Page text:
The statue stood black and naked with the well-muscled body of a man and a huge and bestial head. Its horns and nose were large, and they jutted forward menacingly. It was upright and proud with its back straight and its arms resting at its sides unchallenged. Its was the first many young girls in the town had seen of the male anatomy: the penis hanging smooth and thick like a diving inkfish. Perch had gathered unwillingly both around and on top of the statue's pedestal. One even had the misfortune of landing on the minotaur's head in strange perversion of a cowbird on bison, though with just a few flicks of its tail, it rolled down the bull's snout and toward the ground.
Many feral cats lived in an abandoned factory. They were likely related, as most of them sported tail deformities––malformed, hooking and twisting at half the length of a cat's tail. Some were left with only little nubs, rabbit bottoms. Unfortunately, they bore no familial affinity for one another. Each hissed its suspicion at its siblings if it felt they had come too close, stared too intensely. Otherwise, they lived in strained tolerance of one another. They had a fierce and hungry look—all lion yawns and sinew. When their eyes caught the glare of headlights in the dark, people thought they were raccoons. Their home was generally avoided.
Sometimes, on their way home from school, the neighborhood children placed leftover pieces of tuna salad sandwiches by the sides of the road. The cats remained still, but let out low growls if the children tried to come nearer. They refused to reveal their interest in the bits of school lunch until the children demonstrated that they weren't planning to stay.
The factory had once been sea foam green, though one would now have to stand very close to it to see any remnants of that color. The sign on the side of the building, as well as the vat out back, retained a mustard glow and the thick, black lettering which read, "Mione Powder & Hand Soap." The building was made of metal which had cracked and rusted over with time. When the fish fell, they battered the roof and walls, booming like thunder, shaking the cats from their repose. The cats jumped with their legs unbent, claws exposed. They hissed and prepared to run, but they were not sure where to direct their fear or where they should go. The hair on their stumps bristled with agitation.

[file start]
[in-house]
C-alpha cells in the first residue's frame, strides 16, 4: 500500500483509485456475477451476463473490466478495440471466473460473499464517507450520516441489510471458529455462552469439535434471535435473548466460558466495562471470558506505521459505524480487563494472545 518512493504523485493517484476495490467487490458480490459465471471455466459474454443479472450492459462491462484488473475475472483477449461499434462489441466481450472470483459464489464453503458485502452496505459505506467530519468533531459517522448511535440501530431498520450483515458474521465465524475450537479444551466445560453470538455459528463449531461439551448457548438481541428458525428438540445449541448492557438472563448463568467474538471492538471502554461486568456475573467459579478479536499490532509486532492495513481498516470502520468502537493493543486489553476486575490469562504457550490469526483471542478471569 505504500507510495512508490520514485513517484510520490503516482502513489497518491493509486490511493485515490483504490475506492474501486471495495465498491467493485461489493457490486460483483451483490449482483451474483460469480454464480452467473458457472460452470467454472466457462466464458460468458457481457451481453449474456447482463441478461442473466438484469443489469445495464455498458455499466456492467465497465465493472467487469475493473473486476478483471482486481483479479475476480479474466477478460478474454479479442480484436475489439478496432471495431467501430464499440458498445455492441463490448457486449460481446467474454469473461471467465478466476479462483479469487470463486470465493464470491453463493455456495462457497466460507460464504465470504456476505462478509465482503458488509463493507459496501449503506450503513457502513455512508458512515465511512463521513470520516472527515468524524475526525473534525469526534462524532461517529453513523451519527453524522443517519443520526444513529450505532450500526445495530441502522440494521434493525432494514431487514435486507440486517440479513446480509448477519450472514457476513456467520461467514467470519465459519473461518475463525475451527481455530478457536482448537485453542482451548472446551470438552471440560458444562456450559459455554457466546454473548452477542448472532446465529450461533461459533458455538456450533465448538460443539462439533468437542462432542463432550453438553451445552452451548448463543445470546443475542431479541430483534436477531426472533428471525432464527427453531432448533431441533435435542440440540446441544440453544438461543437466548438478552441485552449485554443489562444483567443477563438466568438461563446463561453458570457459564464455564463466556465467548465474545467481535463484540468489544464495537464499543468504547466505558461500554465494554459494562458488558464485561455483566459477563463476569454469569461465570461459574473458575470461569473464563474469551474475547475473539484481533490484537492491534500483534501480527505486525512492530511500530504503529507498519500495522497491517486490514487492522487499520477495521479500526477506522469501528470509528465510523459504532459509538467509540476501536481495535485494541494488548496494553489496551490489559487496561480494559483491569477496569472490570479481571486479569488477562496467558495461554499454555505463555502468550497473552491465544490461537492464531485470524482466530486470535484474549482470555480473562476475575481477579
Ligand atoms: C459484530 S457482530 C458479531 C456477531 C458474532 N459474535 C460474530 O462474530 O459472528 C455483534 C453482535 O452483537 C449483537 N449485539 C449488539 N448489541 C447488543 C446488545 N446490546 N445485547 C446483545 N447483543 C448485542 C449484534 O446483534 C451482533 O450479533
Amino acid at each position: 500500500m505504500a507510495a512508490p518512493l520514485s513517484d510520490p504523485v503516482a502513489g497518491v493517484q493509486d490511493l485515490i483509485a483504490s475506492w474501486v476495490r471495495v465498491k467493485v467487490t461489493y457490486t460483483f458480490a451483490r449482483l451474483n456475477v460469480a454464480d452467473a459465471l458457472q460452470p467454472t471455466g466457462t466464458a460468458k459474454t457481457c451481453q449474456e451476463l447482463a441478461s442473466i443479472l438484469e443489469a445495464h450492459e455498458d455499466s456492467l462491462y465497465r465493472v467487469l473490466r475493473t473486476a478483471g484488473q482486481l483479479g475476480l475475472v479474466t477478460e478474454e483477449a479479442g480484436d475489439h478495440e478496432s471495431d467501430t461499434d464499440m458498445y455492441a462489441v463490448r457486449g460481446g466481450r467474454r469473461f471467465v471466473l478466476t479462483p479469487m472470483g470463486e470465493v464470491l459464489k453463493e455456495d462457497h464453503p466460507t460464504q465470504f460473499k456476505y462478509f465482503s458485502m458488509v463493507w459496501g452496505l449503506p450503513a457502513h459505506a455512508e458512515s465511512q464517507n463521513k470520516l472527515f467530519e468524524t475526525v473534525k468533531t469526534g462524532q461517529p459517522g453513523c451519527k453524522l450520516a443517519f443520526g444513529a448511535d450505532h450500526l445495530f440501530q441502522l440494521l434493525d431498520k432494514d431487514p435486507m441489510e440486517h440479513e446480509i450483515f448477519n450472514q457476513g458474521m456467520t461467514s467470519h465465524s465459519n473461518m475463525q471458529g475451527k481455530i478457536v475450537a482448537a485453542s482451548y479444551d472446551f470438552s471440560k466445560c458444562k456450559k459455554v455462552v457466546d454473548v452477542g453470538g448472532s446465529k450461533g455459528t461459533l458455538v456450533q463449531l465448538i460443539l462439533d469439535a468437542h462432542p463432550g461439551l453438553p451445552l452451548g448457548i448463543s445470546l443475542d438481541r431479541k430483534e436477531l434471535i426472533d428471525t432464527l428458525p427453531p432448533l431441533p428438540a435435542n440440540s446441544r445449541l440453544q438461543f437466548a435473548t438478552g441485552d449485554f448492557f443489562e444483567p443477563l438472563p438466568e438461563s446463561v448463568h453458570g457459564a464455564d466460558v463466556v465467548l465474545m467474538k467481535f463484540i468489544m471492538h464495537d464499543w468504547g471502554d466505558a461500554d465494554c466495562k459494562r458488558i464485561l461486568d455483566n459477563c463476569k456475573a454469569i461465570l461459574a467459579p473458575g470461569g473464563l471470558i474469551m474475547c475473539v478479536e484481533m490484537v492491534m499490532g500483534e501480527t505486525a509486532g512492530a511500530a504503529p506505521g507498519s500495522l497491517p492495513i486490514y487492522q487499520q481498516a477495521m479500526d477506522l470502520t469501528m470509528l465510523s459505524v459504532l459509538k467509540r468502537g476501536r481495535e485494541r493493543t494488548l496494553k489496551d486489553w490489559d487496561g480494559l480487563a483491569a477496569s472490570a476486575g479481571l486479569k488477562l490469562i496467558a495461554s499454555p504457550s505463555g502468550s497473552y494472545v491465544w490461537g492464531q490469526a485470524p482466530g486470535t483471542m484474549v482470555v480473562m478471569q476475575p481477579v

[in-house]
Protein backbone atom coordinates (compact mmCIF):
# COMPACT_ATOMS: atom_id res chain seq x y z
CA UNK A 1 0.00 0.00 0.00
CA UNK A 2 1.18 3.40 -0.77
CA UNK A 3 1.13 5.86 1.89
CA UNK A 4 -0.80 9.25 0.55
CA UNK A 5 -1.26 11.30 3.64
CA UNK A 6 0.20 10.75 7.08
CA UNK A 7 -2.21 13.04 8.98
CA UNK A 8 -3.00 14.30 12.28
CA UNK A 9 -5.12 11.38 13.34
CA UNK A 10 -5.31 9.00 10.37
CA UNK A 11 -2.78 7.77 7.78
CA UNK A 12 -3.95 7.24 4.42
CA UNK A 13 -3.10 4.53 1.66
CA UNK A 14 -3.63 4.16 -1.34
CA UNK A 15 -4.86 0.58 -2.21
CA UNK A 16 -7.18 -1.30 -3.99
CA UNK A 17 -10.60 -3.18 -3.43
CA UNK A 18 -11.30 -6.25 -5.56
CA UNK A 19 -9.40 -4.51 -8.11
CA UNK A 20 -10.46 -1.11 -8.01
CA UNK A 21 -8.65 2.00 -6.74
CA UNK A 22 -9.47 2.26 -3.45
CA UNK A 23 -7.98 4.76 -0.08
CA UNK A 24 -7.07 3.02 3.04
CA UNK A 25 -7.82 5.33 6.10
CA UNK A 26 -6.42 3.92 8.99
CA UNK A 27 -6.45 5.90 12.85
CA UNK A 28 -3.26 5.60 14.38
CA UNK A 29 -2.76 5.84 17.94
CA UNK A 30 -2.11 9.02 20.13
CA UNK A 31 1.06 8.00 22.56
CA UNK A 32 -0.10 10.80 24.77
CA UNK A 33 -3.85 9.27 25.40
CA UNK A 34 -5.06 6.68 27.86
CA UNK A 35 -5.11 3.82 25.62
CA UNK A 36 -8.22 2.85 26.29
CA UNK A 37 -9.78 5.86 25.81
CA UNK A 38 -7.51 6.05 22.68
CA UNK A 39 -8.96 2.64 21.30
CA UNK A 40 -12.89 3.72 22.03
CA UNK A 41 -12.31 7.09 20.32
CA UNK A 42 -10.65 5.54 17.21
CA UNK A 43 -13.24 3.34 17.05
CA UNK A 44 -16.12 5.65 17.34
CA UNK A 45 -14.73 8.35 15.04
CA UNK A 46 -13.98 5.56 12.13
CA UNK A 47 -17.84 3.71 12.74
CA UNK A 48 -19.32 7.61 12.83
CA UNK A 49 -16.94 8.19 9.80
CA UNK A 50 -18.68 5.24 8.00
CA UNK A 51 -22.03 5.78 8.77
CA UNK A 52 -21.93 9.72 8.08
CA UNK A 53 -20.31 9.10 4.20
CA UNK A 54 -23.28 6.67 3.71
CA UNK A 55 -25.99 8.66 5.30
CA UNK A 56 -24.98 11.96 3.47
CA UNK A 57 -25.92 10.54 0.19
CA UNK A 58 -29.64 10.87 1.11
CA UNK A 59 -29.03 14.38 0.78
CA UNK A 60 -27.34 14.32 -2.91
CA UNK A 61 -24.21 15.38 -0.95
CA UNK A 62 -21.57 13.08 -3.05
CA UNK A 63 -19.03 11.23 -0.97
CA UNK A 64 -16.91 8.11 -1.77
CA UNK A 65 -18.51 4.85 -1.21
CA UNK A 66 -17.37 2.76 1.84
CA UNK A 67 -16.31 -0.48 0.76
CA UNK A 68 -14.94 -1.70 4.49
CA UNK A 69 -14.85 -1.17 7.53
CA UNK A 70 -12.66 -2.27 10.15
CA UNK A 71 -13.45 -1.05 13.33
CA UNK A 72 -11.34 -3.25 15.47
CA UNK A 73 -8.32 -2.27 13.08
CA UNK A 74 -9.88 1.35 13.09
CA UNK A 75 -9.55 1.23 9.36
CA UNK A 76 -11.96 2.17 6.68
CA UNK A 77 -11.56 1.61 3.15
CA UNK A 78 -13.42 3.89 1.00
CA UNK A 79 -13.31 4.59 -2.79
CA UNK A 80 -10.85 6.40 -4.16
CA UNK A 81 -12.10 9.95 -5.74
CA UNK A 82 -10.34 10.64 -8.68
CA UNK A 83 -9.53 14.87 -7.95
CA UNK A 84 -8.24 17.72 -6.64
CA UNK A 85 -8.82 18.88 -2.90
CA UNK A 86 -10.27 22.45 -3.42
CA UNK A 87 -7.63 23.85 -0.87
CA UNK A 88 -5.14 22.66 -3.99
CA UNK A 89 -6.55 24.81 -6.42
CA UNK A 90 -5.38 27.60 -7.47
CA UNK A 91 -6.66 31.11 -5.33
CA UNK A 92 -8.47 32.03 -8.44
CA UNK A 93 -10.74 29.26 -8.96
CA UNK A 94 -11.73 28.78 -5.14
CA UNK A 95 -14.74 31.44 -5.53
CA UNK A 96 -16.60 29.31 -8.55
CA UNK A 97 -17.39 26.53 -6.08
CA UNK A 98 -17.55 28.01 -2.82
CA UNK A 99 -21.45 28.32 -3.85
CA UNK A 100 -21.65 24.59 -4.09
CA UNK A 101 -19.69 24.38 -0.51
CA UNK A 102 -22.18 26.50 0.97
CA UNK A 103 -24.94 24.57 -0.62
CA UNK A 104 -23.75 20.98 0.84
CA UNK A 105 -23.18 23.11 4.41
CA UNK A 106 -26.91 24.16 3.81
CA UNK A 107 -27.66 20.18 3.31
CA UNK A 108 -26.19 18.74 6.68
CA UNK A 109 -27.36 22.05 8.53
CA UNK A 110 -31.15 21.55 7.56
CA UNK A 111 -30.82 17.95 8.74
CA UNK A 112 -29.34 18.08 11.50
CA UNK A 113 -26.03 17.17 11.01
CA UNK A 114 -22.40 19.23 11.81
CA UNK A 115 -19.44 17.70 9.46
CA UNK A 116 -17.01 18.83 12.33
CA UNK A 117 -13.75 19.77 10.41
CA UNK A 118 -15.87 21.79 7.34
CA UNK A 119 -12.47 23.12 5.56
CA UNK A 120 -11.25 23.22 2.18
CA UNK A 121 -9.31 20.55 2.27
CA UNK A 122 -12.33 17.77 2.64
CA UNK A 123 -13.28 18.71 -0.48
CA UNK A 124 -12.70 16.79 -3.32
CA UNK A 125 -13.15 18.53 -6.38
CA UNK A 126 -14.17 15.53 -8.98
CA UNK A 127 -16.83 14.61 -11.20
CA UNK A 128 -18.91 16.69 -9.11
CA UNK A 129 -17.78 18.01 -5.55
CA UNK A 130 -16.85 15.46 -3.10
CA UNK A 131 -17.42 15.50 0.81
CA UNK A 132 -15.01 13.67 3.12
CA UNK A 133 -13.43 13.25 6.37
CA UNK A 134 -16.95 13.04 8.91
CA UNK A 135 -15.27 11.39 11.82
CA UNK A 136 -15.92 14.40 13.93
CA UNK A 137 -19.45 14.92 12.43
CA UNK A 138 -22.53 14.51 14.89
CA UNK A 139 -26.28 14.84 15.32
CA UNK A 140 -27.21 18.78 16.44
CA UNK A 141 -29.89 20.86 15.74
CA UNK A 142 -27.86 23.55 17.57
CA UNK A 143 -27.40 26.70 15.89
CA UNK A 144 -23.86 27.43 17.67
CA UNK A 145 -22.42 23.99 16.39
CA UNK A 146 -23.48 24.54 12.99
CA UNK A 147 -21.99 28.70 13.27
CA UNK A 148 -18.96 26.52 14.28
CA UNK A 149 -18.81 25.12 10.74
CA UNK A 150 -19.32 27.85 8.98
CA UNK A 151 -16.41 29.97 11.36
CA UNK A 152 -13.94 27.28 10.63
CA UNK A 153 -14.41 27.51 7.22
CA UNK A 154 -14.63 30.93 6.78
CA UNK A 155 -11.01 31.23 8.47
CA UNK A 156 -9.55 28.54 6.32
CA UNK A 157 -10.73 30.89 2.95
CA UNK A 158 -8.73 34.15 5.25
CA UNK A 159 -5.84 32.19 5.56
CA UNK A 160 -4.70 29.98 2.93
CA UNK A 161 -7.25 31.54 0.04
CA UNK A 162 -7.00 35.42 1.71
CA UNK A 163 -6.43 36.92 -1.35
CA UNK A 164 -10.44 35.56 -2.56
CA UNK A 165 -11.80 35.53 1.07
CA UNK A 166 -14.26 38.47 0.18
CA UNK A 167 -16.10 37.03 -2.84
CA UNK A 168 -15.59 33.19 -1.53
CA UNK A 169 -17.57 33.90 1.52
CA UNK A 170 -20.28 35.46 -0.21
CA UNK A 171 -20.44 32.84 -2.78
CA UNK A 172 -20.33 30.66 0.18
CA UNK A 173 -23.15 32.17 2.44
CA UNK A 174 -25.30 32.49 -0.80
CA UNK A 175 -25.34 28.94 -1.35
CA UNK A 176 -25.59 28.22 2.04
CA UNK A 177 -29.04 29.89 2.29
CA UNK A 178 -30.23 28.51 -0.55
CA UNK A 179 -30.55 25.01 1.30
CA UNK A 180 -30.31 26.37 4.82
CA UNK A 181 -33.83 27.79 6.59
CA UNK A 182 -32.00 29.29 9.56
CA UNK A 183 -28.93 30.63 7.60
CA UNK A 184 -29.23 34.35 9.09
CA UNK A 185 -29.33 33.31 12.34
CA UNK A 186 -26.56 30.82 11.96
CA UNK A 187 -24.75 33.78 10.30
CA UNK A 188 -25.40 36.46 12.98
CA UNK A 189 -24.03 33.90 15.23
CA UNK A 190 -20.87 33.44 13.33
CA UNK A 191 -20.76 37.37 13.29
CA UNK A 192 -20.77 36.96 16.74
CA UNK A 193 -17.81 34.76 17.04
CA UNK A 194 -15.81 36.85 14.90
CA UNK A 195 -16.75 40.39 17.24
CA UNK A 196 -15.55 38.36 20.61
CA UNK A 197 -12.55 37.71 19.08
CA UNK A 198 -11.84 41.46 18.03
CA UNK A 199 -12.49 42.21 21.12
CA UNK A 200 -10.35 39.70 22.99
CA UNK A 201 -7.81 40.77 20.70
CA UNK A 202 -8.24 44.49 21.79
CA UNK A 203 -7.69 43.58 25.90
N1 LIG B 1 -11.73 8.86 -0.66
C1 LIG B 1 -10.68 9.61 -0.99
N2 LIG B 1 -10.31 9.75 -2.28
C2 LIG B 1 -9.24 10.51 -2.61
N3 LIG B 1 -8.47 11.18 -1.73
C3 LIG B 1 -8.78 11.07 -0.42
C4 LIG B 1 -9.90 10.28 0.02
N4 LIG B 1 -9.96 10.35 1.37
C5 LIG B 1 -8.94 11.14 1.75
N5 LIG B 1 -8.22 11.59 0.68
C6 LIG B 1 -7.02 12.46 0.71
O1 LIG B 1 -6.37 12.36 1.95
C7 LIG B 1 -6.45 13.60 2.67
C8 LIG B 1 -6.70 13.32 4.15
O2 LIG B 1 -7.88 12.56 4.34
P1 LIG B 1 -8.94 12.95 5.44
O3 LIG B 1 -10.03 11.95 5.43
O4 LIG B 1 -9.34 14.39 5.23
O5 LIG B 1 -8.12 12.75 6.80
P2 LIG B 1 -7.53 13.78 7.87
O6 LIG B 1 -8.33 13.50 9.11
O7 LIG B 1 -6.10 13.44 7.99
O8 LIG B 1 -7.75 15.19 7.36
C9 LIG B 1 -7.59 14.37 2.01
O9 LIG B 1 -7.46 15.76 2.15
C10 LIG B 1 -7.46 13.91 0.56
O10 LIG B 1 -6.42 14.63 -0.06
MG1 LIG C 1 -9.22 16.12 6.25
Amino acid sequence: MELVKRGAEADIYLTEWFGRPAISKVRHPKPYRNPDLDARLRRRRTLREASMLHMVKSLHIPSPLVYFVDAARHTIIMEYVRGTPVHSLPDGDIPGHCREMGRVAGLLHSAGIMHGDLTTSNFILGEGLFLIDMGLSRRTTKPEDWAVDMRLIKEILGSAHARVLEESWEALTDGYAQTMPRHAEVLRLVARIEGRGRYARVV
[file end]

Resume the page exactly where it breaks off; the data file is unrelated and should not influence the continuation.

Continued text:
The cats crept cautiously through a hole in the back door, one which had been made gradually from natural decay. For a moment they stood invisible, considering the unusual weather. Their eyes were wide, pupils dilated, and their tattered ears perked up. The fish, in contrast, were unaware of the cats; they had big enough concerns already with their unfamiliar, terrestrial surroundings.
It didn't take long for the cats' fear to evaporate. They lowered themselves into hunched, predatory positions. They slinked toward the helpless animals. Even if the cats hadn't been hungry—which they were—the fish would have drawn them in. If they'd had proper tails, they would have twitched at the tips with mischief and instinct. They had realized what it was that was flopping about on the pavement before them. It is unlikely that they had ever seen a living fish before, but they recognized their smell.
Claws and teeth split into scales with delightful ease. With no real sense of malice, the cats played with their food as it died. They pierced the fish and dragged them closer, removed their claws from the fishes' bellies, and let them attempt to flop away.
From her raspberry-colored, tufted chaise lounge, the widow watched a handsome meteorologist talk about animal rain on her television. She was skeptical of his scientific explanations, having seen nothing like this in her sixty-four years. It had been practically biblical.
Earlier that morning she'd been brewing coffee in her kitchen, wearing nothing but her silk robe, copper hair hanging limp and loose, when she thought she'd heard footsteps moving rapidly across her roof. The widow instinctively clutched at the lapels of her robe, pulled them tightly together over her breasts, and turned her face up toward the ceiling as though she expected to see something moving through it, down toward her stove.